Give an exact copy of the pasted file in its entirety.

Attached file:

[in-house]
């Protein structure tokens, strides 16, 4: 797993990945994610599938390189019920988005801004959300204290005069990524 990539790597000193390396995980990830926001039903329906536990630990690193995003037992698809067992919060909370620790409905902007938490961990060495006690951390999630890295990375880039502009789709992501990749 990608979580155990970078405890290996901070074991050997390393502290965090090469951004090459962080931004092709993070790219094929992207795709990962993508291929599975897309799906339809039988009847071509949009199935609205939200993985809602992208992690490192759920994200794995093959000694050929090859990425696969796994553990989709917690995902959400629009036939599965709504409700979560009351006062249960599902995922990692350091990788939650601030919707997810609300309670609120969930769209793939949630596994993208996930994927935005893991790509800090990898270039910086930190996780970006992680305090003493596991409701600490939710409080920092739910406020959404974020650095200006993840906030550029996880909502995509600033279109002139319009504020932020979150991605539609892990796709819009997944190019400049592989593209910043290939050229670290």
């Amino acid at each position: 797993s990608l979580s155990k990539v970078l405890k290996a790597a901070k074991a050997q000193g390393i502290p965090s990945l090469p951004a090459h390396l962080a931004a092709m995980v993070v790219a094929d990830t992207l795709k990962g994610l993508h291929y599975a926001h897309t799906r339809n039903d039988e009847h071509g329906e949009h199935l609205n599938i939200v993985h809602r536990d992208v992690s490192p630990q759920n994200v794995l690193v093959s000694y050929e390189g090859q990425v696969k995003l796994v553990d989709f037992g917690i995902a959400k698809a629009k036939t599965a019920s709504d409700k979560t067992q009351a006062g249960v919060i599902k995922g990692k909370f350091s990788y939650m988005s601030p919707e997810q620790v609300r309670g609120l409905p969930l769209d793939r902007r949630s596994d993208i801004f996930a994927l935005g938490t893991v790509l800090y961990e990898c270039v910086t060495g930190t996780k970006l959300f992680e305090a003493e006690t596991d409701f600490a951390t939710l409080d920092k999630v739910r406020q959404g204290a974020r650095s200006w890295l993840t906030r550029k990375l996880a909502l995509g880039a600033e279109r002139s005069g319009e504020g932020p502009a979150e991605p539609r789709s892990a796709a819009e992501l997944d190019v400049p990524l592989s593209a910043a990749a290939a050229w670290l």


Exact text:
[in-house]
């Protein structure tokens, strides 16, 4: 797993990945994610599938390189019920988005801004959300204290005069990524 990539790597000193390396995980990830926001039903329906536990630990690193995003037992698809067992919060909370620790409905902007938490961990060495006690951390999630890295990375880039502009789709992501990749 990608979580155990970078405890290996901070074991050997390393502290965090090469951004090459962080931004092709993070790219094929992207795709990962993508291929599975897309799906339809039988009847071509949009199935609205939200993985809602992208992690490192759920994200794995093959000694050929090859990425696969796994553990989709917690995902959400629009036939599965709504409700979560009351006062249960599902995922990692350091990788939650601030919707997810609300309670609120969930769209793939949630596994993208996930994927935005893991790509800090990898270039910086930190996780970006992680305090003493596991409701600490939710409080920092739910406020959404974020650095200006993840906030550029996880909502995509600033279109002139319009504020932020979150991605539609892990796709819009997944190019400049592989593209910043290939050229670290």
């Amino acid at each position: 797993s990608l979580s155990k990539v970078l405890k290996a790597a901070k074991a050997q000193g390393i502290p965090s990945l090469p951004a090459h390396l962080a931004a092709m995980v993070v790219a094929d990830t992207l795709k990962g994610l993508h291929y599975a926001h897309t799906r339809n039903d039988e009847h071509g329906e949009h199935l609205n599938i939200v993985h809602r536990d992208v992690s490192p630990q759920n994200v794995l690193v093959s000694y050929e390189g090859q990425v696969k995003l796994v553990d989709f037992g917690i995902a959400k698809a629009k036939t599965a019920s709504d409700k979560t067992q009351a006062g249960v919060i599902k995922g990692k909370f350091s990788y939650m988005s601030p919707e997810q620790v609300r309670g609120l409905p969930l769209d793939r902007r949630s596994d993208i801004f996930a994927l935005g938490t893991v790509l800090y961990e990898c270039v910086t060495g930190t996780k970006l959300f992680e305090a003493e006690t596991d409701f600490a951390t939710l409080d920092k999630v739910r406020q959404g204290a974020r650095s200006w890295l993840t906030r550029k990375l996880a909502l995509g880039a600033e279109r002139s005069g319009e504020g932020p502009a979150e991605p539609r789709s892990a796709a819009e992501l997944d190019v400049p990524l592989s593209a910043a990749a290939a050229w670290l």